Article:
1″ cube fresh ginger, minced
2 small young Asian eggplants, shredded as directed above–about 2 cups after cutting
1 1/2 cups young green beans, stringed and blanched then drained
dark green tops of the 4 scallions up above, sliced thinly on the diagonal for garnish


Stir together the first eight ingredients–from the vinegar to the cornstarch–in a small cup or bowl until well combined. Set aside.

Heat wok over a burner on high until a thin ribbon of smoke spirals up from the steel or iron surface. Pour in the canola or peanut oil and heat for another 30-60 seconds, until the oil shimmers and moves lightly over the surface of the wok.

Add the pork in one layer and allow to sit on the surface of the wok, undisturbed, for a minute, or until the meat browns well on the bottom side. As soon as the pork is settled into the wok and arranged so it can brown, sprinkle the minced scallion, garlic and ginger evenly over the meat, then sprinkle the eggplant evenly over that.

Once the meat is well browned on the bottom, stir and fry until most of the meat is brown with only a little bit of pink showing. Some of the aromatic bits will likely stick to the wok, but don’t worry over that much. Add the green beans and stir fry for about ten seconds, then pour in the sauce ingredients, and cook, stirring and scraping until the sauce boils and thickens and everything is fragrant and cooked through.

Stir in the scallion tops, and remove from heat. Scrape into a heated platter and serve immediately with steamed rice.


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  1. Hi Barbara, have you ever tried the Indian eggplant dish that is commonly referred to as Bhaingan bharta? It translates to scrambled eggplant (or brinjal, as is commonly called here). The basic ingredient consists of cooking a fat, plump eggplant over wood-smoke. Turn it around on all sides till the skin is charred. Remove the skin and use the cooked pulp. After this point, the preparation varies from state to state. In my south Indian house, we mix it with finely chopped onions, green chillies and a generous spoonful of tamarind pulp. Add a dash of coconut oil and it’s ready to be had. In the north of India, the soft pulp is further cooked. Onions and chillies are sauteed (usually in mustard oil) and the eggplant is added and cooked till it turns a mild shade of golden brown. Try it sometime – the strong flavors of the oil and the smoke-y vegetable are offset by the tang of the tamarind and the bite of the green chillies. Works well for me as a substitute to salsa. (Do be warned that it’s not the most visually appealing dish, though!)

    Comment by Roxana — September 17, 2011 #

  2. Correction – wood fire, not wood smoke.

    Comment by Roxana — September 17, 2011 #

  3. Roxana–I love baigan bartha! I’ve only made it North Indian style with tomatoes in it which helps the color somewhat,but you’re absolutely right– it is not pretty to look at!

    I’ll have to try it your way soon while we still have a glut of local eggplants.

    Comment by Barbara — September 17, 2011 #

  4. Growing up, I loathed eggplant – probably because it was bitter and poorly cooked. It’s one of my husband’s favorite vegetables, however, so I’ve made an effort to cook and eat it recently and have discovered that properly prepared it can be quite delicious.

    Your Sichuan beef and green bean dry stir-fry has become one of my all-time favorite dishes, so I am more than willing to try this. I just wish I’d seen it before went to the farmer’s market this morning, where Japanese eggplant and green beans are abundant. Ah, well – next week, for sure!!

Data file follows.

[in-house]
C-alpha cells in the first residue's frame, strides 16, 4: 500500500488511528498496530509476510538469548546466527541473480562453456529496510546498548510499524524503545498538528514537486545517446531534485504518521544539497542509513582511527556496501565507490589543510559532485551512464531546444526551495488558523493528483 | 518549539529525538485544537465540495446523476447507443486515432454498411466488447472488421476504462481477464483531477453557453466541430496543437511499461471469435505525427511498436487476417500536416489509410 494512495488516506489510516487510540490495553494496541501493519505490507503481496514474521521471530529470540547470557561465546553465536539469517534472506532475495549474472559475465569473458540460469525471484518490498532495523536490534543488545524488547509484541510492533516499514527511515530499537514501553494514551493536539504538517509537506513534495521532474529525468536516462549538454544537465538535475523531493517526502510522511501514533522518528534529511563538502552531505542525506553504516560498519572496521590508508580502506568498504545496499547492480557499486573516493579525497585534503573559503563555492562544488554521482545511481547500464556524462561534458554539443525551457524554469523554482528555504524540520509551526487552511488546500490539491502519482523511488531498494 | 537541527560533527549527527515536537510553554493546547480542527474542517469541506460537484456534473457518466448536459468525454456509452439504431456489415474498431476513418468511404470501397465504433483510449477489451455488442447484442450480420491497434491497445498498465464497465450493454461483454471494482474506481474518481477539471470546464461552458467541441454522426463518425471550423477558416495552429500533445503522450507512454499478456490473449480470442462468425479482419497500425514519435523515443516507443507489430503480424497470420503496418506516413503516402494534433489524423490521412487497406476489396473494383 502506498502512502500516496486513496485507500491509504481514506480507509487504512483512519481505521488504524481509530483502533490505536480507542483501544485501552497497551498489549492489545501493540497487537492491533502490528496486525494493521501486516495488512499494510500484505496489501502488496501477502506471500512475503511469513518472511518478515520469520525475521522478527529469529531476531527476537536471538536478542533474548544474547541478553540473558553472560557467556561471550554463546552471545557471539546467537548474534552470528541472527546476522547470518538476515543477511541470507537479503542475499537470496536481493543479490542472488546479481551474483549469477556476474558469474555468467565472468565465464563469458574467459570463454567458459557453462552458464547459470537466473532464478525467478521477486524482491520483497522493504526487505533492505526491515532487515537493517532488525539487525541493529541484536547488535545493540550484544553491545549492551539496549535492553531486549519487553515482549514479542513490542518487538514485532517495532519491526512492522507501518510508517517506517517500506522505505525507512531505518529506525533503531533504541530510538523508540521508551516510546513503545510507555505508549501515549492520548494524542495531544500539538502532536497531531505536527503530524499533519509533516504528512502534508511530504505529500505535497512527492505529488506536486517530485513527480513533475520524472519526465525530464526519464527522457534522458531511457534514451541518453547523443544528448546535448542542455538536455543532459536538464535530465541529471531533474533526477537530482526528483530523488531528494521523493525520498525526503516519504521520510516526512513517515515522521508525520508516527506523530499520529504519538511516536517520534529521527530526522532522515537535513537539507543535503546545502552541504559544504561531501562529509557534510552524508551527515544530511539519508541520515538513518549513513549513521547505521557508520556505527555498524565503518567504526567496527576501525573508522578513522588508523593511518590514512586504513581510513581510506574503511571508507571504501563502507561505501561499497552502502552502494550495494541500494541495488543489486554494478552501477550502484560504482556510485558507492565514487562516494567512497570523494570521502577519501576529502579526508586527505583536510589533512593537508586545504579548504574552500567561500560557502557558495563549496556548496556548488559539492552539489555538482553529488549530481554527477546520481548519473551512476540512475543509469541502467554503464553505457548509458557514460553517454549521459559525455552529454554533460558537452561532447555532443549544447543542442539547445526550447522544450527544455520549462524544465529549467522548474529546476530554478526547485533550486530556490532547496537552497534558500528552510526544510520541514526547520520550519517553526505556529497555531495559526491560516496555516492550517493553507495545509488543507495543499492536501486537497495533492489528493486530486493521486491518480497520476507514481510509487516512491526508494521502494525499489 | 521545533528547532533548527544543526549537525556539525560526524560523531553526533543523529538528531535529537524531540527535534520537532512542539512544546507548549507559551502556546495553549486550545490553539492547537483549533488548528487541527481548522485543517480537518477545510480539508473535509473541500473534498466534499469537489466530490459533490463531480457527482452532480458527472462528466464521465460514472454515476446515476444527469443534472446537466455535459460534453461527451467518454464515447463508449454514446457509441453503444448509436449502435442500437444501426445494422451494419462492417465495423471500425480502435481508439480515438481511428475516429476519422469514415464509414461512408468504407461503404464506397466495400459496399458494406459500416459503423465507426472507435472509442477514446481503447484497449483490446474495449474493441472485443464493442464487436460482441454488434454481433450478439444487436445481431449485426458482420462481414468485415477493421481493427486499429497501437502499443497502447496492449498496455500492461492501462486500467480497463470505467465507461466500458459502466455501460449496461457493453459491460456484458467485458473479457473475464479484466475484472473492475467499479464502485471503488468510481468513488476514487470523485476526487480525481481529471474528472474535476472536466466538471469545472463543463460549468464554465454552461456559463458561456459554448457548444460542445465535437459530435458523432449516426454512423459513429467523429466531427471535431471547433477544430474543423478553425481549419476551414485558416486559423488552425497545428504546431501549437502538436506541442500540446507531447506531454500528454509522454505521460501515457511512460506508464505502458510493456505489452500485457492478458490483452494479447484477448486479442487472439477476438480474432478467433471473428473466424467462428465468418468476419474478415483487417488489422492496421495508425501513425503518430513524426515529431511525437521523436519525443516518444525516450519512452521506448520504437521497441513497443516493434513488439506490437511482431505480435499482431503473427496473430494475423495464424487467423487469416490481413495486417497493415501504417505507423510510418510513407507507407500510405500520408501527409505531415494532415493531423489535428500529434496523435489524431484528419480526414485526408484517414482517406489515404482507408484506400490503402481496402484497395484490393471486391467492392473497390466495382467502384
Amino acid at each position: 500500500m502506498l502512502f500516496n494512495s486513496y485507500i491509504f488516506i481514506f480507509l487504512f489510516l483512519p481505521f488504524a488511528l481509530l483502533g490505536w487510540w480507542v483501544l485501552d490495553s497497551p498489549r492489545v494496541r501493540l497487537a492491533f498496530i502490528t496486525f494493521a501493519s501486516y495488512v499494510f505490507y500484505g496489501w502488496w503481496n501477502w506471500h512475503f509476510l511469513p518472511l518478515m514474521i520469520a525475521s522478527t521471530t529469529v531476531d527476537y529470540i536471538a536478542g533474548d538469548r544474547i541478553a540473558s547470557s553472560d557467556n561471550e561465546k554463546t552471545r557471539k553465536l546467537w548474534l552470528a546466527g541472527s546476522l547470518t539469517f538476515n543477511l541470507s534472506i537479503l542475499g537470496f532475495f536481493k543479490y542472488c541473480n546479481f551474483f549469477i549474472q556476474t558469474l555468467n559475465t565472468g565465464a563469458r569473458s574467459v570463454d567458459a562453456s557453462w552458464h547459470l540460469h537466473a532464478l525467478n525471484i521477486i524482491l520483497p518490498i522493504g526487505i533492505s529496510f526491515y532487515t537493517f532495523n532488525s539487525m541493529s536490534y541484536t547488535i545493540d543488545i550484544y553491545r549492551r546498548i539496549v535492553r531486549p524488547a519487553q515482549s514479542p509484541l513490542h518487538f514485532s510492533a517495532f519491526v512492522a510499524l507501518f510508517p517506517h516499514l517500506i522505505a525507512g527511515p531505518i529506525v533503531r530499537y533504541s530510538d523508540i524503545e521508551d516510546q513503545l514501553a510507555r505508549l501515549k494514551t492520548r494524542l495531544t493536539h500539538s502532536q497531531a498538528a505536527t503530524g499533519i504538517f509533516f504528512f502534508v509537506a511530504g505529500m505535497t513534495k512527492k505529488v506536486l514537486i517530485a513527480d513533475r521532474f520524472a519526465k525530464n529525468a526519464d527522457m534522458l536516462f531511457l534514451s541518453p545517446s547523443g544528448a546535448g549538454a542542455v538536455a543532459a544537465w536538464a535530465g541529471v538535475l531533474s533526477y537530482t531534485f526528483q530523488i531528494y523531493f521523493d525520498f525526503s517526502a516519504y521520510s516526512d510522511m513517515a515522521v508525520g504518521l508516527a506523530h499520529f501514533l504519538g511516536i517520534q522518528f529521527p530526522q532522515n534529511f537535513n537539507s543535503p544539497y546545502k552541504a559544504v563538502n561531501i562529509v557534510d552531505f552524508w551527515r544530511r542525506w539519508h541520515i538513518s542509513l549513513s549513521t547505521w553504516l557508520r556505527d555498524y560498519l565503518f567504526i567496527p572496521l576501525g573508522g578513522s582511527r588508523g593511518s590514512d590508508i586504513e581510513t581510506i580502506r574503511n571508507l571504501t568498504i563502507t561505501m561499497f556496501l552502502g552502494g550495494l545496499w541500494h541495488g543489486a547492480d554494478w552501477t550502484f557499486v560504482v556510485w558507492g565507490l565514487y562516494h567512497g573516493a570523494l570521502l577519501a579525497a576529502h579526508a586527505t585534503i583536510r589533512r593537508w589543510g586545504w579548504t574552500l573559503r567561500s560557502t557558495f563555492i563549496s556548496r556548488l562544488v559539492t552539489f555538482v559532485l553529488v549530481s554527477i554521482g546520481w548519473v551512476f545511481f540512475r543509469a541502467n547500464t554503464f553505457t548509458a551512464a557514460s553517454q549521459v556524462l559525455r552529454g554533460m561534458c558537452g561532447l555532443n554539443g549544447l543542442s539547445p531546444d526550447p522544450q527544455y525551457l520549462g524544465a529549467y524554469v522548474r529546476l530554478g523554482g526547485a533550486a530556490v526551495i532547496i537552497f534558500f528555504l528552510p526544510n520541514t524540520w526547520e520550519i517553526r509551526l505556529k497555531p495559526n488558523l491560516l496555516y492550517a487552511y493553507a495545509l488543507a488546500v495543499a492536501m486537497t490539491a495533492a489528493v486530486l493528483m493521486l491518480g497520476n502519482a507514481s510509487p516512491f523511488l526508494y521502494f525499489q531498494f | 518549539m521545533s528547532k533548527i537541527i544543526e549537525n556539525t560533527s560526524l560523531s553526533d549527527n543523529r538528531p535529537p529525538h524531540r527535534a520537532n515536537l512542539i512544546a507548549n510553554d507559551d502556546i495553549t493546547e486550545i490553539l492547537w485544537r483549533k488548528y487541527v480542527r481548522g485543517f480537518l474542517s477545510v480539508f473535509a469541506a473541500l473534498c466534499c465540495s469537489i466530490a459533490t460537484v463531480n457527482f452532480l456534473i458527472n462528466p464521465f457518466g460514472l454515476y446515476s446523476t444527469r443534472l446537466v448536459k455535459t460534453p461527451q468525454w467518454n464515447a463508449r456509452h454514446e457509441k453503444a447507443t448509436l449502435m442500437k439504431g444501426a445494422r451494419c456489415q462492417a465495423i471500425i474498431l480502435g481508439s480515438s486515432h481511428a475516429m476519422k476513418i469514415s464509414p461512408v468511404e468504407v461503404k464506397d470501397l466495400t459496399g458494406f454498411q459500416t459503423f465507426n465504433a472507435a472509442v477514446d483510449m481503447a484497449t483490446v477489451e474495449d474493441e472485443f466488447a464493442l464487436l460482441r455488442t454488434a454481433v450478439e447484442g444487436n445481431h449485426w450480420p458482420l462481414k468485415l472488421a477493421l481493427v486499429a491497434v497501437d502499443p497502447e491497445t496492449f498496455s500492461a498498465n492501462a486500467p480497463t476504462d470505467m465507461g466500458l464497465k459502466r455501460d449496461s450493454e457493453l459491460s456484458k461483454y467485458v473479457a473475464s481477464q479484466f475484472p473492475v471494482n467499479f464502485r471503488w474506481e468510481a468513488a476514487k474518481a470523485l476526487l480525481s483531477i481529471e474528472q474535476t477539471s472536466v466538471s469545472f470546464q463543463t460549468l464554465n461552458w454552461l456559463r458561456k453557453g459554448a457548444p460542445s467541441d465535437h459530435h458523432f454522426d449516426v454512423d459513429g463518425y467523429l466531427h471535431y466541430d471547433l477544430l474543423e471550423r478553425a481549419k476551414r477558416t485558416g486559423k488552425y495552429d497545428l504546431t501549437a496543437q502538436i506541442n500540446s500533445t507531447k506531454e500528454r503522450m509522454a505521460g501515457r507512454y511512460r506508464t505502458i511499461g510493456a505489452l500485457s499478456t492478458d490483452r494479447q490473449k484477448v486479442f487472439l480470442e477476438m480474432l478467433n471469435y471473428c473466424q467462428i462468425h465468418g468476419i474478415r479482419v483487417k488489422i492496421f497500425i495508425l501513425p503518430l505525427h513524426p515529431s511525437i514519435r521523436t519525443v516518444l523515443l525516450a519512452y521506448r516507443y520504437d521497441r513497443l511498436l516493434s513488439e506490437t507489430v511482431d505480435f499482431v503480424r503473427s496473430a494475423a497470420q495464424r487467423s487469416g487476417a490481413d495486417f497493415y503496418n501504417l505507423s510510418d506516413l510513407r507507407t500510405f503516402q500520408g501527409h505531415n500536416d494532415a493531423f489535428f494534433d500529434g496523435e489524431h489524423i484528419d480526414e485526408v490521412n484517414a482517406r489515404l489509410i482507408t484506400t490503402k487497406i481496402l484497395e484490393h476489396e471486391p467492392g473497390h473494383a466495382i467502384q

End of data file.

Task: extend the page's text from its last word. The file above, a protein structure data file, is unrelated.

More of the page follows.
Comment by Jan — September 17, 2011 #

  5. Jan, I just made that beef and green bean dry fried dish a week ago and Zak said it was one of the best dinners I’d made in months. He loves it anyway, but this time around, the beans were just plump and juicy to start out with so they turned all chewy without drying out and the beef was particularly good, so it, too went all chewy and delicious, so he was right–it was very good. I’m glad you like that recipe so much, and I hope you like this one, too. Zak and Kat and I loved it, and I want to make it at least one more time while the local Asian eggplants are in season.

    Comment by Barbara — September 17, 2011 #

  6. Ohh, that sounds wonderful and I will have to try it next week, after I go back to the butcher. But you also reminded me that I passed a new Asian grocery on the way home and I’ve been out of black rice vinegar (which I love) since our old one closed; a good excuse to go explore.

    We were over at a friend’s the other day and he sliced those long eggplants lengthwise and soaked them in coconut milk then grilled them before making a salad. He said he learned that when he was in Thailand (he lived there a couple of years). It was marvelous.

    Comment by Mardel — September 18, 2011 #

  7. Very nicely written and presented. This is the best recipe for pork and eggplant I have come across. I make this often and it is always enjoyable but every time I think it is missing some ‘je ne sais quois’. Your rendition comprises all of the things I love about this dish and the black vinegar and shaohsing are probably the ticket to perfection for me. The addition of green beans is a plus – I love still slightly crisp flash fried green beans with garlic, chili flakes and sesame oil and this dish provides some of that wonderful flavor too. Hen Hao!

    Comment by Rob — July 6, 2012 #

  8. Thank you, Rob.

    This version of “fish flavored” or garlic sauce is the one I learned from Chef Huy Khuu who used to own a restaurant in Huntington called China Garden. He has since retired, which is why I feel it is okay for me to publish his recipe–when the restaurant was still open, I kept his secret to myself. His secret is the black rice vinegar mixed with white rice vinegar. Most recipes use one or the other, not both, but his–his is the best. The Shao Hsing wine also gives it an amazing depth of flavor.

    Comment by Barbara — July 6, 2012 #